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DPO Newsletter: Data Protection & Privacy News (issue #89)

DPO Newsletter: Global Data Protection & Privacy News

We’ve compiled the latest in Data Protection and Privacy news for your convenience below.

1) Newly Published Documentation

  • Last week, the French Authority published a post on its website to inform that as of 27 December 2022, exporters and importers of data will no longer be able to use the European Commission’s old standard contractual clauses and will have to use the updated clauses in 2021 or use another transfer tools. Read here → (in French)
  • The UK Data Protection Authority published the UK government’s assessment of the Republic of Korea’s adequacy in processing personal data. Therefore, the adequacy decision between the UK and the Republic of Korea came into force on 19 December 2022. Access here →

2) Notable Case Law

  • The French Authority imposed a 60 million euro fine on Microsoft Ireland Operations Limited for failing to put in place a mechanism to reject cookies as easily as accepting them. It was found that when a user visited the website, cookies were deposited on their computer without consent and used for advertising purposes. In addition, the company will have to obtain the consent of the data subjects within three months, if they fail to do so, the company will be required to pay a penalty for each day of delay. Read about the decision on our Blog →
  • On 15 December, the Spanish Data Protection Authority issued a decision in response to one of the complaints filed by NOYB concerning the use of Google Analytics. The Authoritys summary can be found here → (in Spanish)
  • Epic Games, developer of the popular video game Fortnite, was sentenced to pay a penalty of 275 million dollars for violating the law on children’s privacy, changing the default privacy settings, and $245 million in refunds for tricking users into making unwanted purchases. Reported here →

3) New and Upcoming Legislation

  • The EU Directive 2022/2555, called NIS2, was published today in the Official Journal of the European Union and will enter into force in 20 days. At its core, NIS2 establishes stricter cybersecurity requirements for risk management, reporting obligations, and information sharing. The requirements cover incident response, supply chain security, encryption, and vulnerability disclosure, among others. Read here →
  • After three years, the review of the Australia Privacy Act commissioned by the coalition government has been completed, and the final report has been handed over to the Attorney General, which will now review the revision and is expected to publish it along with the Act and the government’s response in the first half of 2023. Read here →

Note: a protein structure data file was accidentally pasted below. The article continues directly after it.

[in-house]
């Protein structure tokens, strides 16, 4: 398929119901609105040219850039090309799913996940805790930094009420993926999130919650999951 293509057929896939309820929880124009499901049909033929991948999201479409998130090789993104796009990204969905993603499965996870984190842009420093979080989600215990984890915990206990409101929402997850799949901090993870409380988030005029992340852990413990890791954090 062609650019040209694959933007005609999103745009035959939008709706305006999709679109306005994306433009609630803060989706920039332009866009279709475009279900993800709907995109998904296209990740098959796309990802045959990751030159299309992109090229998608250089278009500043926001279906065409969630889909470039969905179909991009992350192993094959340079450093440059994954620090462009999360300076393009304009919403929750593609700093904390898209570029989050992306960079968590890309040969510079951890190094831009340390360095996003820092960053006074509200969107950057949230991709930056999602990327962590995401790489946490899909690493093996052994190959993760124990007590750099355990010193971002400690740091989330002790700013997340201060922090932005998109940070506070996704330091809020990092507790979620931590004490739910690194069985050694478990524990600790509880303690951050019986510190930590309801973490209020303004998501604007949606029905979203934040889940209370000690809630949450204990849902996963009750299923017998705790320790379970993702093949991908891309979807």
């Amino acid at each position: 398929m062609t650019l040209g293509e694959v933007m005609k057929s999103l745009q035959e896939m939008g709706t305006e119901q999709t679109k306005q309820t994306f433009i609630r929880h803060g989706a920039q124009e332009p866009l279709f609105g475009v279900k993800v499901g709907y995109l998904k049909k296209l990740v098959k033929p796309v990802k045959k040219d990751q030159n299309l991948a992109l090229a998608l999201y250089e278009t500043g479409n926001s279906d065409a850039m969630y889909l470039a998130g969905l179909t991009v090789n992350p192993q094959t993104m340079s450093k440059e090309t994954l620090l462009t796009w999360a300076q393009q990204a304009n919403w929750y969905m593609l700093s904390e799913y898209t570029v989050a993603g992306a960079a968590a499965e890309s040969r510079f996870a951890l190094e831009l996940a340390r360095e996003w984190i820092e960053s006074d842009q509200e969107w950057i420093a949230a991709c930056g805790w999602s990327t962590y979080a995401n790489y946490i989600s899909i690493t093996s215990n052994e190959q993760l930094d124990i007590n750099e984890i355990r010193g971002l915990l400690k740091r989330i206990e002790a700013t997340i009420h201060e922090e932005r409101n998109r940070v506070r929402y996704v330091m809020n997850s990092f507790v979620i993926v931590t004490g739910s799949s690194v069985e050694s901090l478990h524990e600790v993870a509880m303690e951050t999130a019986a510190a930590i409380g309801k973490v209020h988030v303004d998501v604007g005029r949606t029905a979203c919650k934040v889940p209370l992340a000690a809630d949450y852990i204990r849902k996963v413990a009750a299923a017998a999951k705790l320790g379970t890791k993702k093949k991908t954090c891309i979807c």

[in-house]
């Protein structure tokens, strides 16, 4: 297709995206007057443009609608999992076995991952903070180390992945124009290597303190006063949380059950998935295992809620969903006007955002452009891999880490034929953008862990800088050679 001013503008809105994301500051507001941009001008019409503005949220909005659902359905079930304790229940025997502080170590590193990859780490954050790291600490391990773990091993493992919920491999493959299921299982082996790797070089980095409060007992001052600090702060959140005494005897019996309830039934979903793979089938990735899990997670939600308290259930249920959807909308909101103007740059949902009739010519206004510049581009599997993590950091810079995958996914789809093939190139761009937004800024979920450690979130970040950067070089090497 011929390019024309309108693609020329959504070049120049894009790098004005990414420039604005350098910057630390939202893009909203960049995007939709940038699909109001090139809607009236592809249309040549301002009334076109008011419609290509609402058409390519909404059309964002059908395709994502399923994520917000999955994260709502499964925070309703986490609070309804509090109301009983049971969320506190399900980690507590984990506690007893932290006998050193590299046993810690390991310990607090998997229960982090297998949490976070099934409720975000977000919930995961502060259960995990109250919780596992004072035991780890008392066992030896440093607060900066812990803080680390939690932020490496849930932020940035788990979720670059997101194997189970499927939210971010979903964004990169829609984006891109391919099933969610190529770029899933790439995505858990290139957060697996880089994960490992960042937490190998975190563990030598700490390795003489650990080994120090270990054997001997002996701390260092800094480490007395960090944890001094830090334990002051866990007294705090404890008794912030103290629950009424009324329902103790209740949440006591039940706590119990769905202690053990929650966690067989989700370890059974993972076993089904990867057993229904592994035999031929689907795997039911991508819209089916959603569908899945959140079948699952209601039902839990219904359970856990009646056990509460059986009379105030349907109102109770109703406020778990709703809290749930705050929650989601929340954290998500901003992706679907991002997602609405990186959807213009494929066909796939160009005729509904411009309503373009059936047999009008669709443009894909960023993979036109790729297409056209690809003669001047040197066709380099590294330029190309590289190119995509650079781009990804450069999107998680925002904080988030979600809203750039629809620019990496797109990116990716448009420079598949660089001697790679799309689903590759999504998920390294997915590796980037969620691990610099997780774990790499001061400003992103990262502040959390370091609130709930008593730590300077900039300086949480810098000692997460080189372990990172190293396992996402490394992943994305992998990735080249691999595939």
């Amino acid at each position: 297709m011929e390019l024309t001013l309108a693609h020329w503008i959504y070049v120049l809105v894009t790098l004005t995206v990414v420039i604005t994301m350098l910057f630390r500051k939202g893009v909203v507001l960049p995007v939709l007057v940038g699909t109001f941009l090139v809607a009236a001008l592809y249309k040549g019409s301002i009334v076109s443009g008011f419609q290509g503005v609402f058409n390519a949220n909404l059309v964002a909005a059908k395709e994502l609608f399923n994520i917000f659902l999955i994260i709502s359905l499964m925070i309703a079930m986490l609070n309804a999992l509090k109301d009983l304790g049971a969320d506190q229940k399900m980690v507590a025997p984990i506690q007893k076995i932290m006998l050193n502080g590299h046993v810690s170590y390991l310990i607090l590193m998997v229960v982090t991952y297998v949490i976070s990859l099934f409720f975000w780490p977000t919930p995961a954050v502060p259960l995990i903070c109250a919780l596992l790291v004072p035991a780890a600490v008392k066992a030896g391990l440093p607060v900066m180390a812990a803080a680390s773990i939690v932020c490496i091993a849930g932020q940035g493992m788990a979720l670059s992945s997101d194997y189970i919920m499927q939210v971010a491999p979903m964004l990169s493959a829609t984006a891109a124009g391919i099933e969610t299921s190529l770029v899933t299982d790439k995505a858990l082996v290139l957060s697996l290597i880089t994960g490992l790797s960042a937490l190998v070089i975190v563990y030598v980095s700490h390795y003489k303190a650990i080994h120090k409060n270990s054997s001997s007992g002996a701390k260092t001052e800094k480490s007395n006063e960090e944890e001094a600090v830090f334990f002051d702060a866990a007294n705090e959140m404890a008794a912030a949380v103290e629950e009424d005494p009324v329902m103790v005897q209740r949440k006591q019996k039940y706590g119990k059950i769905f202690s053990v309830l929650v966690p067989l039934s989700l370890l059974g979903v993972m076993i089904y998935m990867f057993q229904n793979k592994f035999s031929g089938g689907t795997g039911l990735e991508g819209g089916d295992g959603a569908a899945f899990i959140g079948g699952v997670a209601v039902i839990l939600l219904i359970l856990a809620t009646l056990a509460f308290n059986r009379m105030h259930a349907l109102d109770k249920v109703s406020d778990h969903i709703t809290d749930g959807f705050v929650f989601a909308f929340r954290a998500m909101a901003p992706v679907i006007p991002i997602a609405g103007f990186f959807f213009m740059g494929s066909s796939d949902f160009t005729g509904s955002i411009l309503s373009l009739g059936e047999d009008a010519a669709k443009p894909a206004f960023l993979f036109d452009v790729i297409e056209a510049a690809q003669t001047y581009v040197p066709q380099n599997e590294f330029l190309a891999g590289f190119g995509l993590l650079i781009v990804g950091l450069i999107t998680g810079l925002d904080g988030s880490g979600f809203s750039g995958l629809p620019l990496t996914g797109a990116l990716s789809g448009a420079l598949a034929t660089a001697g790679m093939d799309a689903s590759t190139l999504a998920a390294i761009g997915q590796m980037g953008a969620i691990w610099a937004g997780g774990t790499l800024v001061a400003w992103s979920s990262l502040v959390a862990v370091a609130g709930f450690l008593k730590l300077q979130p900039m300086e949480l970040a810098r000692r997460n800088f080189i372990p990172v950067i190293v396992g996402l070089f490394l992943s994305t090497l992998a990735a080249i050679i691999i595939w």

4) Strong Impact Tech

  • Microsoft started the phase-in of the ‘EU data boundary’, which allows cloud European customers to process and store data in the EU area. The ‘EU data boundary’ applies to Microsoft’s core cloud services. The first phase will include customer data, followed by registration and service data. Reported here →
  • Uber suffered a breach of sensitive corporate information of its third-party provider Teqtivity. The hacker then published archives on the dark web that would contain the source codes of the mobile device management platforms used by Uber, Uber Eats, and other third parties. The stolen personal data also include e-mail addresses and information belonging to more than 70,000 Uber employees. Read here →

Other key information from the past weeks

  • The European Commission initiated the formal process for adopting an adequacy decision on the EU-US Data Privacy Framework on Tuesday (13 December). But the third attempt to underpin transatlantic data transfers is bound to face more legal challenges.
  • Elon Musk is reportedly considering forcing Twitter users to accept personalized advertising, barring an opt-out for ads if they subscribe, according to a report by Platformer.
  • The director of the US Federal Trade Commission’s Bureau of Consumer Protection warned that the agency “is not afraid to take companies to court” over data practices.

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